Oz, Amos (Vol. 5)

(Contemporary Literary Criticism)

Oz, Amos 1939–

Oz is an Israeli novelist. (See also Contemporary Authors, Vols. 53-56.)

Amos Oz has emerged in recent years as the best known of the younger Israeli novelists and a leading spokesman for the generation of sabras who grew up along with the State of Israel. In a country where "sensational" novels, and certainly those with any pretense to seriousness, are a relative rarity, Oz's works have gained considerable popularity, even notoriety, for both the controversiality of their themes and the boldness of their presentation. This was especially true of My Michael, the novel which served to introduce Oz to American readers, and which Oz wrote when he was scarcely twenty-eight years old. A study of the personal disintegration of a young Israeli housewife, My Michael succeeded in transforming a political "fact"—the Arab-Israeli dilemma—into a genuine metaphor of the imagination. The violence of its heroine's erotic fantasies of abduction and rape by Arab twins with whom she had grown up before the War of Independence in 1948 suggested another violence even more disturbing to the Israeli psyche than the political one. Jerusalem, the setting of the novel and a still-divided city, was depicted as a dense, opaque landscape mirroring the heroine's inner conflict, an illusion of abstractions set upon a wilderness of suppressed violence, ever on the verge of upheaval by demiurgic powers.

Both in My Michael and in his later work, Oz has demonstrated a special talent for creating fiction out of the exigencies of Israel's political and historical legacy. It is a talent that is again evident, although to a considerably lesser degree, in Elsewhere, Perhaps, Oz's second novel—second, that is, to appear in English; actually, it is a reworked and truncated version of the author's first novel, published in Israel in 1966. Like My Michael, [this] work also purports to offer a critical glance at an aspect of Israeli society: the most sacrosanct of Israel's social institutions, the kibbutz…. The kibbutz, in short, [turns] into just another small town, an Israeli Peyton Place: one-third boredom, and two-thirds gossip…. Like all morality plays, this one deals in predictable dualities and opposites. (pp. 100-01)

Unfortunately, Oz's determination to force an allegory out of the implausible Zion-Diaspora conflict works at cross-purposes to and eventually defeats the novel's more interesting intention: the naturalistic exposé of the "other side" of kibbutz life. The members of Metzudat Ram [Oz's fictional settlement] never seem more than a bland force of personalized Goodness, while the Arabs and the Diaspora Jews are forever being straitjacketed into Oz's embodiment of the power of Evil. In a scheme as rigid and predetermined as this, little opportunity remains for specificity or nuance. There is, in fact, no essential difference between the "new" and "old" Jews in their Jewishness—neither are recognizably Jewish—except, perhaps, for the novel's "evil fairy," Siegfried Berger, who is embellished by Oz with all the grotesque flourishes that once marked the typical anti-Semitic caricature of the Jew.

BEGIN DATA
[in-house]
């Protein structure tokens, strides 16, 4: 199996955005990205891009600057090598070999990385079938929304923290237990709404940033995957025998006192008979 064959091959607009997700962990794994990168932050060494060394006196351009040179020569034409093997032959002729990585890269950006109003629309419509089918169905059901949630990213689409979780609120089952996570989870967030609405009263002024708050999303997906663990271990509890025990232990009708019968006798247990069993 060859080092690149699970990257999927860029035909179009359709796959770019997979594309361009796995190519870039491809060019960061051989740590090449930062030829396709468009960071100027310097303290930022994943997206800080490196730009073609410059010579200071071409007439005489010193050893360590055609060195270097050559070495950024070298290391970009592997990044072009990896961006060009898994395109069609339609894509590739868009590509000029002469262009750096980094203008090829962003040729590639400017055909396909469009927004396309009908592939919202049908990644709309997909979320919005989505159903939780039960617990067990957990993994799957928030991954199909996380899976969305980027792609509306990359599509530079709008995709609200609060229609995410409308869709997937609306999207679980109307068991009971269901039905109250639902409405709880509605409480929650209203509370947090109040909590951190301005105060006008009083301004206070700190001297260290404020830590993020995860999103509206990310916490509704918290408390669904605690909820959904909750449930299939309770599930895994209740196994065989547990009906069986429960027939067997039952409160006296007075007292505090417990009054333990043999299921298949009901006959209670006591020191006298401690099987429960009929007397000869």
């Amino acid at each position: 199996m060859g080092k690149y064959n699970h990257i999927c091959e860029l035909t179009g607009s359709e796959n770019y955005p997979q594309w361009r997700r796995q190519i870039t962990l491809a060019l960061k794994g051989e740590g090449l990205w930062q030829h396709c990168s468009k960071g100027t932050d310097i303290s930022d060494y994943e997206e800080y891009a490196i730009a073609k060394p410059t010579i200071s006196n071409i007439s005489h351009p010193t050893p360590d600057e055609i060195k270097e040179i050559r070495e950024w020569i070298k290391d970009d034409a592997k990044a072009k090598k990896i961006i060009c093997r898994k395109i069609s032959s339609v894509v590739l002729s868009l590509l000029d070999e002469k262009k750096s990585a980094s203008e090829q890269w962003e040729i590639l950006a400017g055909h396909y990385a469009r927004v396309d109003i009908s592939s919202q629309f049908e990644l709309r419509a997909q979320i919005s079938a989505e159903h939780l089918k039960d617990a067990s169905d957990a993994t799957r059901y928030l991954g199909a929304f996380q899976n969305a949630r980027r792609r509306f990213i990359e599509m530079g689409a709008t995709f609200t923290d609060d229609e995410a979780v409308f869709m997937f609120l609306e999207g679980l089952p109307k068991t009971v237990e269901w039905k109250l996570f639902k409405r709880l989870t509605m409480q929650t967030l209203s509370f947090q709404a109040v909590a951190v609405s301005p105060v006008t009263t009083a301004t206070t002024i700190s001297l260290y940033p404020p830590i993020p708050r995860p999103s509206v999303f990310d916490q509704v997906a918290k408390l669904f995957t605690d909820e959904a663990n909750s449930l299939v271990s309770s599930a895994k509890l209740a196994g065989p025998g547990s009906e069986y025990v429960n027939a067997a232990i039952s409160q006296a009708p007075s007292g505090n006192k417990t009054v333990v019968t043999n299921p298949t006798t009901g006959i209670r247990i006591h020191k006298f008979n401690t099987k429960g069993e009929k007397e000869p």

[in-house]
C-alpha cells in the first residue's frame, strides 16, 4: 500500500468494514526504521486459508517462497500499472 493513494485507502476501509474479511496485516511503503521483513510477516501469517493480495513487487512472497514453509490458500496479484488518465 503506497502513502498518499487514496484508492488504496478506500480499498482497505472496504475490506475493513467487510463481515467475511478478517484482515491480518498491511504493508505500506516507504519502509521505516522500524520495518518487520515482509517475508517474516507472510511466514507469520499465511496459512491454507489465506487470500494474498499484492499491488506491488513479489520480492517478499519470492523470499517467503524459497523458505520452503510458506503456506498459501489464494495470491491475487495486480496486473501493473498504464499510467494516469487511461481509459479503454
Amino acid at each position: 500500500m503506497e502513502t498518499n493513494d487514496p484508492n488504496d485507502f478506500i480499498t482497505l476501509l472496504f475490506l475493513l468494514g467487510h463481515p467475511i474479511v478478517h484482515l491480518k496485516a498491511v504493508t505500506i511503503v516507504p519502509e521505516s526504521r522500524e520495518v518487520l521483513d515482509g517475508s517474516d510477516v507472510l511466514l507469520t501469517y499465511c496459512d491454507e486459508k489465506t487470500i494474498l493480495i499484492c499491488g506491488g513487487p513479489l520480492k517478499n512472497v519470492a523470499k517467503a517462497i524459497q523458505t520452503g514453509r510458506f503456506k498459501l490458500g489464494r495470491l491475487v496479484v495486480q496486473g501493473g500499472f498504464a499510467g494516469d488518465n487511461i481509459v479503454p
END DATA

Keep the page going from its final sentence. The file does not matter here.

Israeli literature, if it is ever to mature, will undoubtedly have to confront the critical issue of the relation of Diaspora Jewry to Israel, and the relation of Israel to Diaspora Jewry, in all its troubled complexity. That this issue has a special poignancy for the Israeli writer, whose own identity is forged in an ongoing dialectic between the secular values of Western culture and the religious-historical values of Judaism, should go without saying, But an allegory of the kind presented in Elsewhere, Perhaps is little more than a refusal to acknowledge the existence of the problem. The novel fails precisely where the imagination might have offered insight into the nexus of Zion and Diaspora. (p. 101)